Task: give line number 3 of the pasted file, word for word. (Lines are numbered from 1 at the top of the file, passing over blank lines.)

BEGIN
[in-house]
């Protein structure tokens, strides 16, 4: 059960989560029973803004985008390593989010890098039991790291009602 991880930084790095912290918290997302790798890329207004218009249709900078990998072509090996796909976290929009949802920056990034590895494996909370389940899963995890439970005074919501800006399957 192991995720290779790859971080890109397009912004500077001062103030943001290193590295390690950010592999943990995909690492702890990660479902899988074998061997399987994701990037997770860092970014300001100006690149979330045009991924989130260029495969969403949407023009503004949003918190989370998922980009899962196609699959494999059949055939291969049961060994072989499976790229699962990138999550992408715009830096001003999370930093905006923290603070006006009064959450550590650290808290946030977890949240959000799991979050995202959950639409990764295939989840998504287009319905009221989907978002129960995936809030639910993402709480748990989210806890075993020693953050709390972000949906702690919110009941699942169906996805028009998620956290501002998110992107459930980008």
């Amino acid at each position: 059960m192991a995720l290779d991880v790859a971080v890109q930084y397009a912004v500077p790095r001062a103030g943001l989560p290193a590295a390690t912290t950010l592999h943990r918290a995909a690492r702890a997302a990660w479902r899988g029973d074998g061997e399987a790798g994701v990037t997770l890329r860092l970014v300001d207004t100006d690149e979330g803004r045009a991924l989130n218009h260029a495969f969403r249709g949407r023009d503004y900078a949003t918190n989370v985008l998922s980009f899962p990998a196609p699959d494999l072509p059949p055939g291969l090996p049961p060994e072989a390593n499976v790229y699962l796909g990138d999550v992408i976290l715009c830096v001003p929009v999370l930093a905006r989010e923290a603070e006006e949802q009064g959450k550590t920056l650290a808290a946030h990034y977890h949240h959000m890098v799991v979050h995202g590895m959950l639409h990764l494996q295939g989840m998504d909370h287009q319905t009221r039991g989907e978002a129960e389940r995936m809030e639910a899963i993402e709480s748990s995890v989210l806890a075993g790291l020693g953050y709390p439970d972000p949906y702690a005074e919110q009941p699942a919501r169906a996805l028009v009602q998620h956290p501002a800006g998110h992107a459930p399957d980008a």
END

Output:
């Amino acid at each position: 059960m192991a995720l290779d991880v790859a971080v890109q930084y397009a912004v500077p790095r001062a103030g943001l989560p290193a590295a390690t912290t950010l592999h943990r918290a995909a690492r702890a997302a990660w479902r899988g029973d074998g061997e399987a790798g994701v990037t997770l890329r860092l970014v300001d207004t100006d690149e979330g803004r045009a991924l989130n218009h260029a495969f969403r249709g949407r023009d503004y900078a949003t918190n989370v985008l998922s980009f899962p990998a196609p699959d494999l072509p059949p055939g291969l090996p049961p060994e072989a390593n499976v790229y699962l796909g990138d999550v992408i976290l715009c830096v001003p929009v999370l930093a905006r989010e923290a603070e006006e949802q009064g959450k550590t920056l650290a808290a946030h990034y977890h949240h959000m890098v799991v979050h995202g590895m959950l639409h990764l494996q295939g989840m998504d909370h287009q319905t009221r039991g989907e978002a129960e389940r995936m809030e639910a899963i993402e709480s748990s995890v989210l806890a075993g790291l020693g953050y709390p439970d972000p949906y702690a005074e919110q009941p699942a919501r169906a996805l028009v009602q998620h956290p501002a800006g998110h992107a459930p399957d980008a």